The level of anger among Indigenous people and organized response to Bill C-45 and the government of Canada’s policies haven’t been seen in this country since the Pierre Trudeau era when, in 1969 through then Minister of Indian Affairs, Jean Chretien, the government of the time introduced the White Paper on Indian Policy. This proposed the complete abolition of the Indian Act, removing any federal responsibility to Native people, the rejection of land claims, and the loss of Native people’s status.

    Opposition to the White Paper was so widespread that the government had to rescind it, and the actions brought forward a new level of organizing among Native people across the country.

    This Bill has its own ancestors

    Bill C-45 was written in the same spirit as the White Paper. This time, Instead of being a policy paper that was rejected, Bill C-45 was rammed through the different layers of government and passed in to law without any room for discussion among the major political parties, let alone the people in Canada the bill affects.

    The anger and opposition to Bill C-45 from Native people across Canada comes from the sweeping changes this bill makes to current laws and acts that directly affect them. These include amendments to the Navigable Waters Protection Act which reduces the federal government’s protection and oversight to merely one percent of waterways in Canada and makes the other 99 percent to be ‘open for business’ for environmental exploitation through quick development access by resource extraction industries. We are talking about 97 out of the 32,000 major lakes and waterways in Canada. Along with the changes to the Fisheries Act, where industry will no longer be responsible for fixing the environmental and fish habitat they damage, this has an incredible impact on many of the traditional territories and livelihood of Indigenous people across the country.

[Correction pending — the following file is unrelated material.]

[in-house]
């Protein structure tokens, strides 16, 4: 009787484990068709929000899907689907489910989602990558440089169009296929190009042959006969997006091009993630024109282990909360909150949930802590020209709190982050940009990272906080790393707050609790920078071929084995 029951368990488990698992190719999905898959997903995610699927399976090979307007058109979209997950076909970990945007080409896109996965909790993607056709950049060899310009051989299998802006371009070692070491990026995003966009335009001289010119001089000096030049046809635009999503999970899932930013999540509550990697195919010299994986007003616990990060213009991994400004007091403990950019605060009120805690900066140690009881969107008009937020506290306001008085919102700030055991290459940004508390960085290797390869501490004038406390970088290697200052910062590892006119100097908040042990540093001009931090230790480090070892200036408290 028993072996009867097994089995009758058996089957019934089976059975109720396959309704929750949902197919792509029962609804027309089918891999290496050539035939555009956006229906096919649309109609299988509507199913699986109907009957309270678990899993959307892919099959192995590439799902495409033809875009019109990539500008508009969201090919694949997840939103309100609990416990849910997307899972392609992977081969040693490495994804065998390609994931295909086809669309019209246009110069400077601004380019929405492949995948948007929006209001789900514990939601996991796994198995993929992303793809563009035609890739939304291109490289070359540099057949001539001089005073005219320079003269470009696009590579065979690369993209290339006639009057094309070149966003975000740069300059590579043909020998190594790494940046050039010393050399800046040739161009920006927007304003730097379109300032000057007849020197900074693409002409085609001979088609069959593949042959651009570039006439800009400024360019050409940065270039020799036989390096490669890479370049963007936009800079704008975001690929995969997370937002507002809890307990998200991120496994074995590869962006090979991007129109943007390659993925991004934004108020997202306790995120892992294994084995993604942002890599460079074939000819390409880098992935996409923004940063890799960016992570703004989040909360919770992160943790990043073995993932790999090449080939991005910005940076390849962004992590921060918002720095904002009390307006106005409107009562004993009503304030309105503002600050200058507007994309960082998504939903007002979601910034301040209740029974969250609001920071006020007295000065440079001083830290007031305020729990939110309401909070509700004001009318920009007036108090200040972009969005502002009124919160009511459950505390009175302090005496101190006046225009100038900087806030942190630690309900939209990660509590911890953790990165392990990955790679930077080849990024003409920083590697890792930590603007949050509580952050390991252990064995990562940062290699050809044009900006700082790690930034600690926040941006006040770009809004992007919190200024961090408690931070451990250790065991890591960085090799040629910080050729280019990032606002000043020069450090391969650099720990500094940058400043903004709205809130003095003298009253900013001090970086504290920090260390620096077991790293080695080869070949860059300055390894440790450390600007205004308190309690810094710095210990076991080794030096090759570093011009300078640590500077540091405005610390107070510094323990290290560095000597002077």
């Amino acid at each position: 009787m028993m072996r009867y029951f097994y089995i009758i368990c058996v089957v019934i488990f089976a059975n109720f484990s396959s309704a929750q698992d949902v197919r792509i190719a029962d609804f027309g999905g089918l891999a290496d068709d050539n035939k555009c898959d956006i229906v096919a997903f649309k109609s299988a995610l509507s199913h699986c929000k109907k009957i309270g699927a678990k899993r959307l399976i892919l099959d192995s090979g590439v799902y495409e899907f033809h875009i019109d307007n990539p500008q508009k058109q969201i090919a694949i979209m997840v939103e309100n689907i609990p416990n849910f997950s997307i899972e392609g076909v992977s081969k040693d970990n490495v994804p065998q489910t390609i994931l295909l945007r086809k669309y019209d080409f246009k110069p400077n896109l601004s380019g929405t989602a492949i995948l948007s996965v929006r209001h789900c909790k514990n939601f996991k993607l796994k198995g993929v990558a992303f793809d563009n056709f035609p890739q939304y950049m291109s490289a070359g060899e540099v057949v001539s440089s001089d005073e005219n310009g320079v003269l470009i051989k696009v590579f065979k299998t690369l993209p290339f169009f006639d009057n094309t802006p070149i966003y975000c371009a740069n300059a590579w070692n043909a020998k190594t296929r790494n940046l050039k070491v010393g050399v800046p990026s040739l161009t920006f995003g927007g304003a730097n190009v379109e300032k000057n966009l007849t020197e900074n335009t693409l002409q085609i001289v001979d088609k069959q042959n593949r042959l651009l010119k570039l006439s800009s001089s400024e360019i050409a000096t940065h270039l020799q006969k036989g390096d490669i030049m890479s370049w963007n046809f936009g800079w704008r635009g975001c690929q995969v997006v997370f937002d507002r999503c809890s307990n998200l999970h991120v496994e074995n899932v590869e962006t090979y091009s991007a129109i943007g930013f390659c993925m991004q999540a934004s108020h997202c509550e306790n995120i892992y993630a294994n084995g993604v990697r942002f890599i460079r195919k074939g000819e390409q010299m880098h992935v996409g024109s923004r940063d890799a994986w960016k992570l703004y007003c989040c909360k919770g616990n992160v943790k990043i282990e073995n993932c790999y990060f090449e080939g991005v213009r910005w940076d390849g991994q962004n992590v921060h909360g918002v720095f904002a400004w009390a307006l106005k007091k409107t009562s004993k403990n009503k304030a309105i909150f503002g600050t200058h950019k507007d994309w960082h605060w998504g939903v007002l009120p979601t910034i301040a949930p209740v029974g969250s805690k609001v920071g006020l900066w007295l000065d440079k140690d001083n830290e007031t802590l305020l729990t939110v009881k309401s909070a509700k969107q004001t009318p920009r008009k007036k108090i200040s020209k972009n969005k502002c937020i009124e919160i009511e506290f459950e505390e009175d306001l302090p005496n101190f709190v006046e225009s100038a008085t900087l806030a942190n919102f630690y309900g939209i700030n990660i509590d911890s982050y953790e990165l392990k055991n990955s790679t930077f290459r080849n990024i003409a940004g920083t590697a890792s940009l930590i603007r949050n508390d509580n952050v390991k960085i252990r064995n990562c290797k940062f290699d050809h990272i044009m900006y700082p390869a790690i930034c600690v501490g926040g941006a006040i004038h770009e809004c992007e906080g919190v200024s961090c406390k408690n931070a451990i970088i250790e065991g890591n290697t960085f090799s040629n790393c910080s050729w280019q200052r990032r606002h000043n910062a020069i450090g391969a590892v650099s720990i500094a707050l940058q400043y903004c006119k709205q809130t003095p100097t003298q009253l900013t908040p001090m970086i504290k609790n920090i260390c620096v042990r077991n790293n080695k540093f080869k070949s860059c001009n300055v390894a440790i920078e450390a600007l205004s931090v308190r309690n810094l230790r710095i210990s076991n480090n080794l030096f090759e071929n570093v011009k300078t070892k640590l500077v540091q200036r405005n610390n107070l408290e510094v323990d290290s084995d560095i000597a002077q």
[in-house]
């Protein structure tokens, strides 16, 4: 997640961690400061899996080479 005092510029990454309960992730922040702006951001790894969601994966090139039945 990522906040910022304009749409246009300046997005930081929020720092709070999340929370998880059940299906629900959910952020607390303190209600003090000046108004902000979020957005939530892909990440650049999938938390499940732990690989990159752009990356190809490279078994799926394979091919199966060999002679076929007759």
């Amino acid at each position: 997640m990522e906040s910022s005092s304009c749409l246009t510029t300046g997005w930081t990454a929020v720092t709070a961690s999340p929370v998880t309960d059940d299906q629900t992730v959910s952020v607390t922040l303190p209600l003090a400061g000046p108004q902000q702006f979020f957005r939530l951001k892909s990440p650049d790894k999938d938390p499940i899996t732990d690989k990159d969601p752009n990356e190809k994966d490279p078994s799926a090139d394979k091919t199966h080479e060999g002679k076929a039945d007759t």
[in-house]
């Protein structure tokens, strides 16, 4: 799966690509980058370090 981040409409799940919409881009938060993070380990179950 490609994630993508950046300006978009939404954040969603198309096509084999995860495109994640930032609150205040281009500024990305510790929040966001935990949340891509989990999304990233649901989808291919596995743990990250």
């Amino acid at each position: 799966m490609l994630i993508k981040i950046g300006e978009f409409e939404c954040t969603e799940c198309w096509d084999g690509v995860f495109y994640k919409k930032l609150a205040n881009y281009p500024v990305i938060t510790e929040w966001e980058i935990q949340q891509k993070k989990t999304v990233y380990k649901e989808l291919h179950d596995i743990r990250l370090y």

Even more angering were the changes the government made to the Indian Act which governs Canada’s relationship with (see ‘control of’) First Nations. At the Crown – First Nations Gathering in January 2012, Prime Minister Stephen Harper said that his government had no intention of repealing the 137 year old Indian Act, that its ‘roots run too deep,’ but that minor changes would be made. These changes, some of them made law with Bill C-45, are not meant to improve the relationship with or the conditions of Indigenous people in Canada, but serve the corporate and industrial interests of the Canadian ruling class. The federal government increases its role in the decision-making over land and property issues on reservations, while reducing the role of the actual members of those First Nation communities. Now, decisions over forfeitures and sale of property on reserves can be made by less than a handful of band members, and the Minister of Aboriginal Affairs also now has the power to call for meetings and referendums over these dealings. By doing this, the Canadian government will carve out parcels of reservation land.